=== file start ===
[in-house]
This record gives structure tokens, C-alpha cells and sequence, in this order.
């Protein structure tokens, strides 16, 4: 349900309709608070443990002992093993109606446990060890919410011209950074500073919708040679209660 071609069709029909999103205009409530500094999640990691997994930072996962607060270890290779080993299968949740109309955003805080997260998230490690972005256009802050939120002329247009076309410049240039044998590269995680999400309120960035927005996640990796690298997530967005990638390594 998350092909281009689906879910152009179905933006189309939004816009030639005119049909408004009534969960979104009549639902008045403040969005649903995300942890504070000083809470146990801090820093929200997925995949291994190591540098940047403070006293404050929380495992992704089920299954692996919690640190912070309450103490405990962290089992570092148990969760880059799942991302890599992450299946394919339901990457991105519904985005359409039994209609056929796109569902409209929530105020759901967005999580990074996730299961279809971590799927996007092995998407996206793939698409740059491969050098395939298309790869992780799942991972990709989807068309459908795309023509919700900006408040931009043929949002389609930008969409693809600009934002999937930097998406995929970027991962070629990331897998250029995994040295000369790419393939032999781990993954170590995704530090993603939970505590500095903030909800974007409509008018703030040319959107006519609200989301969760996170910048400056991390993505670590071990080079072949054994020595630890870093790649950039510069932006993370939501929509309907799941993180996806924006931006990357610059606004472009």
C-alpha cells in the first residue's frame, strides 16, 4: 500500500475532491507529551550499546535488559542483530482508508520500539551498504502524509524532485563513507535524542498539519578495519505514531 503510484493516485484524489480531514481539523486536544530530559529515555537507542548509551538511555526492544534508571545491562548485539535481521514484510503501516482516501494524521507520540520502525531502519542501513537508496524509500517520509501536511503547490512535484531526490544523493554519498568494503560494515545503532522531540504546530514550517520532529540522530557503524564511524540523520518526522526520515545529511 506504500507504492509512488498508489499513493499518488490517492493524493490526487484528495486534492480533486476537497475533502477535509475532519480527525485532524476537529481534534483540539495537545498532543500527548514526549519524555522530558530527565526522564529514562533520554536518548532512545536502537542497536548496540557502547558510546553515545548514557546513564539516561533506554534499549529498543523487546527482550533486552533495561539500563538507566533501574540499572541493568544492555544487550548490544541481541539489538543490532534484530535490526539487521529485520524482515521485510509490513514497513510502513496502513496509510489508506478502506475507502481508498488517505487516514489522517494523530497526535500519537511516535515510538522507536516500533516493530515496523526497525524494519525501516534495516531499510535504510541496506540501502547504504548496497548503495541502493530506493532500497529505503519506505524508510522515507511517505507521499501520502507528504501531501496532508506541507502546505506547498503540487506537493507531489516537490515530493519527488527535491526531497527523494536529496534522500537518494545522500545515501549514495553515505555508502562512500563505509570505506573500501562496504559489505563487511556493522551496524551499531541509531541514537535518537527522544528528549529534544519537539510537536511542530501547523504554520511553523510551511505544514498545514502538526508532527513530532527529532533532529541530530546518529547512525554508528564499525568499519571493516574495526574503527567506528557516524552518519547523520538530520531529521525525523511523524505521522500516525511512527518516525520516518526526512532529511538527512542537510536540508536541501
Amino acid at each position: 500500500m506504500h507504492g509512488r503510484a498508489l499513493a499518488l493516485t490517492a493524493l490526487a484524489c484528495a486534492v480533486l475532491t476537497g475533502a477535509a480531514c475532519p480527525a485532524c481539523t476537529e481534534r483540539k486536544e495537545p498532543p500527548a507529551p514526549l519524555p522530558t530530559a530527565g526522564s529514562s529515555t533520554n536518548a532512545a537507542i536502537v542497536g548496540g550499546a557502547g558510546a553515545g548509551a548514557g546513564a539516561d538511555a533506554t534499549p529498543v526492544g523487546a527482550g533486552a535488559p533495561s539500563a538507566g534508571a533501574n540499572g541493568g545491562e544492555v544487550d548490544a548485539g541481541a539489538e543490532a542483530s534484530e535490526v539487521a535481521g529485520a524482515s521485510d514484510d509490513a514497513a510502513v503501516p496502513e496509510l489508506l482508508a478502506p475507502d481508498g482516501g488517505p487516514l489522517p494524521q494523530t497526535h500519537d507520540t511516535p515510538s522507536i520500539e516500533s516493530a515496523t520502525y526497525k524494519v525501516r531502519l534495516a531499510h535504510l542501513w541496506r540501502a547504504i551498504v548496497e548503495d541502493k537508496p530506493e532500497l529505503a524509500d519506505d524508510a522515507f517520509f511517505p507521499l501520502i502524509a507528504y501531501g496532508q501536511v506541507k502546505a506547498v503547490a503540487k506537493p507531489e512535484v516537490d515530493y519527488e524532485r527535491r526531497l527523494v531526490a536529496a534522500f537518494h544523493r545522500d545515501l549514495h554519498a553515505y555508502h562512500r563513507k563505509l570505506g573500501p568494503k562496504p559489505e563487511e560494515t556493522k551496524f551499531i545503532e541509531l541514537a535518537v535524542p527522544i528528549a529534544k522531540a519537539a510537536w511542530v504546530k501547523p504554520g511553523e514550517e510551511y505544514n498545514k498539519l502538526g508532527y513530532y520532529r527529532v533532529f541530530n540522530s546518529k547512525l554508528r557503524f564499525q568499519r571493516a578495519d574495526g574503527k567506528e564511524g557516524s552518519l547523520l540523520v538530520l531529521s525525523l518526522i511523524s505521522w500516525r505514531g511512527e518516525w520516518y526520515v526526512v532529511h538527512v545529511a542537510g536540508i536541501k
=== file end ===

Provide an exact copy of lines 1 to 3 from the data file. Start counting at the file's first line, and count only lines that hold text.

[in-house]
This record gives structure tokens, C-alpha cells and sequence, in this order.
């Protein structure tokens, strides 16, 4: 349900309709608070443990002992093993109606446990060890919410011209950074500073919708040679209660 071609069709029909999103205009409530500094999640990691997994930072996962607060270890290779080993299968949740109309955003805080997260998230490690972005256009802050939120002329247009076309410049240039044998590269995680999400309120960035927005996640990796690298997530967005990638390594 998350092909281009689906879910152009179905933006189309939004816009030639005119049909408004009534969960979104009549639902008045403040969005649903995300942890504070000083809470146990801090820093929200997925995949291994190591540098940047403070006293404050929380495992992704089920299954692996919690640190912070309450103490405990962290089992570092148990969760880059799942991302890599992450299946394919339901990457991105519904985005359409039994209609056929796109569902409209929530105020759901967005999580990074996730299961279809971590799927996007092995998407996206793939698409740059491969050098395939298309790869992780799942991972990709989807068309459908795309023509919700900006408040931009043929949002389609930008969409693809600009934002999937930097998406995929970027991962070629990331897998250029995994040295000369790419393939032999781990993954170590995704530090993603939970505590500095903030909800974007409509008018703030040319959107006519609200989301969760996170910048400056991390993505670590071990080079072949054994020595630890870093790649950039510069932006993370939501929509309907799941993180996806924006931006990357610059606004472009």